Tuesday, 18 August 2009

Cheekbone Magazine - Brands and Bling - overdoing it

This blog - first published at cheekbone magazine
In 4000BC, Tutankhamen died, and contrary to the “Two Ronnies” sketch (two old men watch a funeral procession with about 8 limousines, and one asks “how much do you think he left?” and the other says “all of it – you have to”) he took a large proportion of it with him. In 4000BC gold was wealth, so to show your wealth you wore your gold.
Wind forwards by 6000 years, and has anything changed? The idea of the status symbol is still with us, and we choose different ones to show (or enjoy) our wealth. A big house. A nice car. A massive TV. All very well, but if you are walking down the street (and not therefore in the car/house at the time) how do you show your riches to the people you meet?
Big question – why would you want to? How others perceive us is an important aspect of our self worth. It is only human nature to want to be as good as we can be, and there are only so many ways we can do that.
When I had my first tattoo done, my mum didn’t speak to me for a week. Never mind any other aspects of my life (I’d passed my degree, got a job (it was a terrible job) and was generally happy) but a small, easily hidden logo on my shoulder for some reason made me a colossal disappointment. I’ve had two more since, and she actually likes the third, so hopefully she’s realised there are more important things in my life than the indelible scrawlings of a Welshman on my arms.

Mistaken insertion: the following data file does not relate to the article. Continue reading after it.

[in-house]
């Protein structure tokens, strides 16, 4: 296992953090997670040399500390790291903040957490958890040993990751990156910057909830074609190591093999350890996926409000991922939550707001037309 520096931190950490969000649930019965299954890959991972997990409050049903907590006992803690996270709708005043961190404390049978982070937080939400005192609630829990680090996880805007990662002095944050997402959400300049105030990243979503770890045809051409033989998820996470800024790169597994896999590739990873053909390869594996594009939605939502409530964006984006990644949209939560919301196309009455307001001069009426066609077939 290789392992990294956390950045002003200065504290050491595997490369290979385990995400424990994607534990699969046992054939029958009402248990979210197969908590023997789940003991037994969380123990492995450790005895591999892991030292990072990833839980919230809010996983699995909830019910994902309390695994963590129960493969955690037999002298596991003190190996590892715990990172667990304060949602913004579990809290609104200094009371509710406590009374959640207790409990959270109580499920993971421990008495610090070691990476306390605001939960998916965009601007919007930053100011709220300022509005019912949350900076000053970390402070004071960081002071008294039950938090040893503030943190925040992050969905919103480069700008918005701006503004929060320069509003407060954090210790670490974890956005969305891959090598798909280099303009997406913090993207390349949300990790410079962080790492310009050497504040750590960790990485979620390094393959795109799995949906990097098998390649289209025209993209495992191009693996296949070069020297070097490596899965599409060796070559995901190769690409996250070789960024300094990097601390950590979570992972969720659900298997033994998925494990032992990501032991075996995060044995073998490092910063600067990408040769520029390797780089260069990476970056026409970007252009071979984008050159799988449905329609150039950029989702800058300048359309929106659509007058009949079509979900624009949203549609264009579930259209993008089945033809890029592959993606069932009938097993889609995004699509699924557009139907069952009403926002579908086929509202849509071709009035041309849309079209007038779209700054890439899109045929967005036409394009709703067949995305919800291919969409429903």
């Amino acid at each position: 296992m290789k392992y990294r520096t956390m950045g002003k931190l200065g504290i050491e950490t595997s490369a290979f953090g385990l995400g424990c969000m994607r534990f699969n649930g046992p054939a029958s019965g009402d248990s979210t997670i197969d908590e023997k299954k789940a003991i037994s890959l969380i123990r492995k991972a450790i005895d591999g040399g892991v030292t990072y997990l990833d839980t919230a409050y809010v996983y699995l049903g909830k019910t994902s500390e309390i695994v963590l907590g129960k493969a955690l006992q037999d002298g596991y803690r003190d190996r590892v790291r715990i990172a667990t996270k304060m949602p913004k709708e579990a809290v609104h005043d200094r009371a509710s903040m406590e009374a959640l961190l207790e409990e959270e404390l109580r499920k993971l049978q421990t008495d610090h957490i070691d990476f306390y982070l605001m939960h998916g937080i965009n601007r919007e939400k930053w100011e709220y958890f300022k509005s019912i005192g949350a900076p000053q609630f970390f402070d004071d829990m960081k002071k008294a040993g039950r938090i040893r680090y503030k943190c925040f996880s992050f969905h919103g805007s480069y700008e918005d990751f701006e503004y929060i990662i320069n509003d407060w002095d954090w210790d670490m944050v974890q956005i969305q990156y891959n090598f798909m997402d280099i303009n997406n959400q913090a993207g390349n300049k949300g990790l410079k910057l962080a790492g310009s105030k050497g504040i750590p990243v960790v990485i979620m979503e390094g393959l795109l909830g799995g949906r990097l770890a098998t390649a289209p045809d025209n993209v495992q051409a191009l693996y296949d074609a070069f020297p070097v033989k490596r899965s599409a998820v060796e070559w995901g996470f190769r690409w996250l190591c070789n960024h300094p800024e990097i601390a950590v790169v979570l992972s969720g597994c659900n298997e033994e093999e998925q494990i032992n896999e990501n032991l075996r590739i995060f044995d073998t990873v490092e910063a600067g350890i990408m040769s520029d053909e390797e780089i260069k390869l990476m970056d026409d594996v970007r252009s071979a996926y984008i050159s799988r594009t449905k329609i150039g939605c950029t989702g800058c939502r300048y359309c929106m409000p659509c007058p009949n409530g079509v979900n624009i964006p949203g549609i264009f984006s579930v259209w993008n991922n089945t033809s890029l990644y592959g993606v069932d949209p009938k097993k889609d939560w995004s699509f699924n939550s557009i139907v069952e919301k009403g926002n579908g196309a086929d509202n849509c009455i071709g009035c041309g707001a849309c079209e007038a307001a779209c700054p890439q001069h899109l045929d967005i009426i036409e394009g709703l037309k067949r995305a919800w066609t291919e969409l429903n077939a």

As you might have noticed from my tweets, and you’ll soon realise from this blog, I like to look my best, whenever possible and I don’t see why you shouldn’t too. It is only in the last 5 years that I’ve felt nature has given me the chance to do so (I grew up very spotty, I’ll tell you about the cosmetic surgery next time, and a lot of running has finally got my body looking passable – although the grey hairs might need sorting pretty soon) so what do we do?
We dress and we accessorise. It would be a very strange world if we all made like Adam and Eve, so we put on clothes, make up, product, shoes, and jewellery. With the right mix, we can look pretty awesome, but it doesn’t take much to overdo it and look terrible.
Think of the brands we associate with chav culture. Burberry, Von Dutch, Kappa, and to some extent, D&G, Calvin Klein, (depending on how they are worn) all have one thing in common. The brand is the first thing you see about them. Burberry’s ghastly beige check, Von Dutch’s Signature, Kappa’s reclining pair...
The reason people are wearing these brands, is so others can see they are wearing the brands. There are far nicer clothes out there, just as well made and just as expensive, which in this reporter’s opinion (not being someone that I imagine these people are trying to impress) would look so much better.
Vicky pollard is wearing that track suit because it shows that she can afford that track suit. Maybe this will impress people, but she isn’t exactly aiming particularly high. The same goes with “box fresh” shiny trainers – you keep them looking new, so people think you can afford a new pair of trainers every week.